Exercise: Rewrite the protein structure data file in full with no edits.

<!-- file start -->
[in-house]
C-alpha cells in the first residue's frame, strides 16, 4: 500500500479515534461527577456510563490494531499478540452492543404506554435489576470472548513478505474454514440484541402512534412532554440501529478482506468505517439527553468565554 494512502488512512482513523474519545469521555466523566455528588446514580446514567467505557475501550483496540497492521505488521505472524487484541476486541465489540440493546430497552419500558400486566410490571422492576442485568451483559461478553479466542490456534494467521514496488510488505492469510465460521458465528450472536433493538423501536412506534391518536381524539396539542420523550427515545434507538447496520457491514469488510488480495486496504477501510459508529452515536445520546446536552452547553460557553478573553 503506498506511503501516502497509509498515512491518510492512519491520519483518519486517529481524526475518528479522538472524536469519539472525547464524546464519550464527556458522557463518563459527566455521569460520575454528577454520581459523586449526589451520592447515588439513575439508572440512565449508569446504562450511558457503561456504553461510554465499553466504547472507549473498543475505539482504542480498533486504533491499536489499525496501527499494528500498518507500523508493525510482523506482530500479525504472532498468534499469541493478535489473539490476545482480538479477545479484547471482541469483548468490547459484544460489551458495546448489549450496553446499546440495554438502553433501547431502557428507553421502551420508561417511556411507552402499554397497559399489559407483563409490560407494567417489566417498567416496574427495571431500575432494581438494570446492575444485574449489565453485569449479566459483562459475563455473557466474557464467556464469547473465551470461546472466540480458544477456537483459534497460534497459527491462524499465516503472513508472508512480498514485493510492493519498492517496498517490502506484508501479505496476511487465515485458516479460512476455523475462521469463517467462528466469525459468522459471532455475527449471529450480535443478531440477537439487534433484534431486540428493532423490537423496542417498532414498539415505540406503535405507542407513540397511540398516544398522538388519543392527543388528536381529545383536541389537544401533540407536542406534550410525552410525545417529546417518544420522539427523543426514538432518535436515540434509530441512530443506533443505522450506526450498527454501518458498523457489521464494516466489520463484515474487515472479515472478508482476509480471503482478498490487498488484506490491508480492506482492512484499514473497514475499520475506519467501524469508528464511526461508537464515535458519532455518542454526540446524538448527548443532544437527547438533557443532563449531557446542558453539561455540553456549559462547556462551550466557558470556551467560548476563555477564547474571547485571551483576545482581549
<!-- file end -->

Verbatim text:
[in-house]
C-alpha cells in the first residue's frame, strides 16, 4: 500500500479515534461527577456510563490494531499478540452492543404506554435489576470472548513478505474454514440484541402512534412532554440501529478482506468505517439527553468565554 494512502488512512482513523474519545469521555466523566455528588446514580446514567467505557475501550483496540497492521505488521505472524487484541476486541465489540440493546430497552419500558400486566410490571422492576442485568451483559461478553479466542490456534494467521514496488510488505492469510465460521458465528450472536433493538423501536412506534391518536381524539396539542420523550427515545434507538447496520457491514469488510488480495486496504477501510459508529452515536445520546446536552452547553460557553478573553 503506498506511503501516502497509509498515512491518510492512519491520519483518519486517529481524526475518528479522538472524536469519539472525547464524546464519550464527556458522557463518563459527566455521569460520575454528577454520581459523586449526589451520592447515588439513575439508572440512565449508569446504562450511558457503561456504553461510554465499553466504547472507549473498543475505539482504542480498533486504533491499536489499525496501527499494528500498518507500523508493525510482523506482530500479525504472532498468534499469541493478535489473539490476545482480538479477545479484547471482541469483548468490547459484544460489551458495546448489549450496553446499546440495554438502553433501547431502557428507553421502551420508561417511556411507552402499554397497559399489559407483563409490560407494567417489566417498567416496574427495571431500575432494581438494570446492575444485574449489565453485569449479566459483562459475563455473557466474557464467556464469547473465551470461546472466540480458544477456537483459534497460534497459527491462524499465516503472513508472508512480498514485493510492493519498492517496498517490502506484508501479505496476511487465515485458516479460512476455523475462521469463517467462528466469525459468522459471532455475527449471529450480535443478531440477537439487534433484534431486540428493532423490537423496542417498532414498539415505540406503535405507542407513540397511540398516544398522538388519543392527543388528536381529545383536541389537544401533540407536542406534550410525552410525545417529546417518544420522539427523543426514538432518535436515540434509530441512530443506533443505522450506526450498527454501518458498523457489521464494516466489520463484515474487515472479515472478508482476509480471503482478498490487498488484506490491508480492506482492512484499514473497514475499520475506519467501524469508528464511526461508537464515535458519532455518542454526540446524538448527548443532544437527547438533557443532563449531557446542558453539561455540553456549559462547556462551550466557558470556551467560548476563555477564547474571547485571551483576545482581549